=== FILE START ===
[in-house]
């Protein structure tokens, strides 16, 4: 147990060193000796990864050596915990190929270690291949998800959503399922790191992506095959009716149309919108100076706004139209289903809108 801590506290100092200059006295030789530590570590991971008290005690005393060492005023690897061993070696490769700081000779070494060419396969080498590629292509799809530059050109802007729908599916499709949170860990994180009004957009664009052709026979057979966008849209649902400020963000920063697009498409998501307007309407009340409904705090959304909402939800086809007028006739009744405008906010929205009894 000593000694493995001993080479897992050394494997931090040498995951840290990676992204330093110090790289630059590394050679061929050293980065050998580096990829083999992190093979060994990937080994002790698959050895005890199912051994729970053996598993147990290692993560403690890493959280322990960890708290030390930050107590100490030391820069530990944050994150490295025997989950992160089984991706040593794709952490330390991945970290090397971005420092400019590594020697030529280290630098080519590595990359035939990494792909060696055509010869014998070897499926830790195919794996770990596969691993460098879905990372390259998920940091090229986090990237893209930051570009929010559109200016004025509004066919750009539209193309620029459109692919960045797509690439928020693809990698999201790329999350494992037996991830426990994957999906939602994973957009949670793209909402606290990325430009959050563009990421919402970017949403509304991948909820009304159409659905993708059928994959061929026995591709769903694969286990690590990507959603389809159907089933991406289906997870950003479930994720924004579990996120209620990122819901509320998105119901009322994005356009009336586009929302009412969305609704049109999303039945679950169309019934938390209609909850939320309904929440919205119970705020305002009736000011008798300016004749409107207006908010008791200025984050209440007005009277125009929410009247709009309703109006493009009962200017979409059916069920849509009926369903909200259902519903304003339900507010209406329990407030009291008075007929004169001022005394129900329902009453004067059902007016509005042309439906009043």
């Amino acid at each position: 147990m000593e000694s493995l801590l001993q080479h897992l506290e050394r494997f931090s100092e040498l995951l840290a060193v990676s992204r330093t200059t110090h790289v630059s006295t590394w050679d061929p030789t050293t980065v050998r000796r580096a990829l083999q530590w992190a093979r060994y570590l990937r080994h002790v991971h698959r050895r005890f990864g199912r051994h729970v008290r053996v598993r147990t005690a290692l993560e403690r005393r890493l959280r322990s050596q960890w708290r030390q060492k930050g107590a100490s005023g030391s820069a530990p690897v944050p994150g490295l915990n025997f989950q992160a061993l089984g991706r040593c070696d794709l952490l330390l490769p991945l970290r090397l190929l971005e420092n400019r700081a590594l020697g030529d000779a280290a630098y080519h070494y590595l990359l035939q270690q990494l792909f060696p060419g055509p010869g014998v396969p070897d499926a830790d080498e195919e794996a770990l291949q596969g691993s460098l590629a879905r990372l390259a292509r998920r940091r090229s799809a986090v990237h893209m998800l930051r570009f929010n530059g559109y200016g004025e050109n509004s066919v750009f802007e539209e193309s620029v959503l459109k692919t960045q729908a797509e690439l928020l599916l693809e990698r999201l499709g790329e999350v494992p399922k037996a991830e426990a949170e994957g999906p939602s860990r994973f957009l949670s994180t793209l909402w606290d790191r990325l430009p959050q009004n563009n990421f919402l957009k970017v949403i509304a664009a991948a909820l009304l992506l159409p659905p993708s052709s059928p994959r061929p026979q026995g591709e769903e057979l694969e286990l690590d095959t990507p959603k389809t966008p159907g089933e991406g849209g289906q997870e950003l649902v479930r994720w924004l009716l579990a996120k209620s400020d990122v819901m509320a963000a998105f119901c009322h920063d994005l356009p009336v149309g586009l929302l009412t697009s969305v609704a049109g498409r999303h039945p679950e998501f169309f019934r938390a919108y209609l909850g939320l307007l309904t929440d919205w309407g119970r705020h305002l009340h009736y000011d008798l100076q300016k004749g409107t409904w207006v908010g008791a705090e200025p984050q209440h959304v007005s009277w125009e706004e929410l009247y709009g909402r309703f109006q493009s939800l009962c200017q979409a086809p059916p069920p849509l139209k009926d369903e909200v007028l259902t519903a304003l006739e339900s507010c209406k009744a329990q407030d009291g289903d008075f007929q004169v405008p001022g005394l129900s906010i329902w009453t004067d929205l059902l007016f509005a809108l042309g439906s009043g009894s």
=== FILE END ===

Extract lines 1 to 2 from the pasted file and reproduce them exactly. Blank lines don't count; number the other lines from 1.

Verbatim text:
[in-house]
């Protein structure tokens, strides 16, 4: 147990060193000796990864050596915990190929270690291949998800959503399922790191992506095959009716149309919108100076706004139209289903809108 801590506290100092200059006295030789530590570590991971008290005690005393060492005023690897061993070696490769700081000779070494060419396969080498590629292509799809530059050109802007729908599916499709949170860990994180009004957009664009052709026979057979966008849209649902400020963000920063697009498409998501307007309407009340409904705090959304909402939800086809007028006739009744405008906010929205009894 000593000694493995001993080479897992050394494997931090040498995951840290990676992204330093110090790289630059590394050679061929050293980065050998580096990829083999992190093979060994990937080994002790698959050895005890199912051994729970053996598993147990290692993560403690890493959280322990960890708290030390930050107590100490030391820069530990944050994150490295025997989950992160089984991706040593794709952490330390991945970290090397971005420092400019590594020697030529280290630098080519590595990359035939990494792909060696055509010869014998070897499926830790195919794996770990596969691993460098879905990372390259998920940091090229986090990237893209930051570009929010559109200016004025509004066919750009539209193309620029459109692919960045797509690439928020693809990698999201790329999350494992037996991830426990994957999906939602994973957009949670793209909402606290990325430009959050563009990421919402970017949403509304991948909820009304159409659905993708059928994959061929026995591709769903694969286990690590990507959603389809159907089933991406289906997870950003479930994720924004579990996120209620990122819901509320998105119901009322994005356009009336586009929302009412969305609704049109999303039945679950169309019934938390209609909850939320309904929440919205119970705020305002009736000011008798300016004749409107207006908010008791200025984050209440007005009277125009929410009247709009309703109006493009009962200017979409059916069920849509009926369903909200259902519903304003339900507010209406329990407030009291008075007929004169001022005394129900329902009453004067059902007016509005042309439906009043």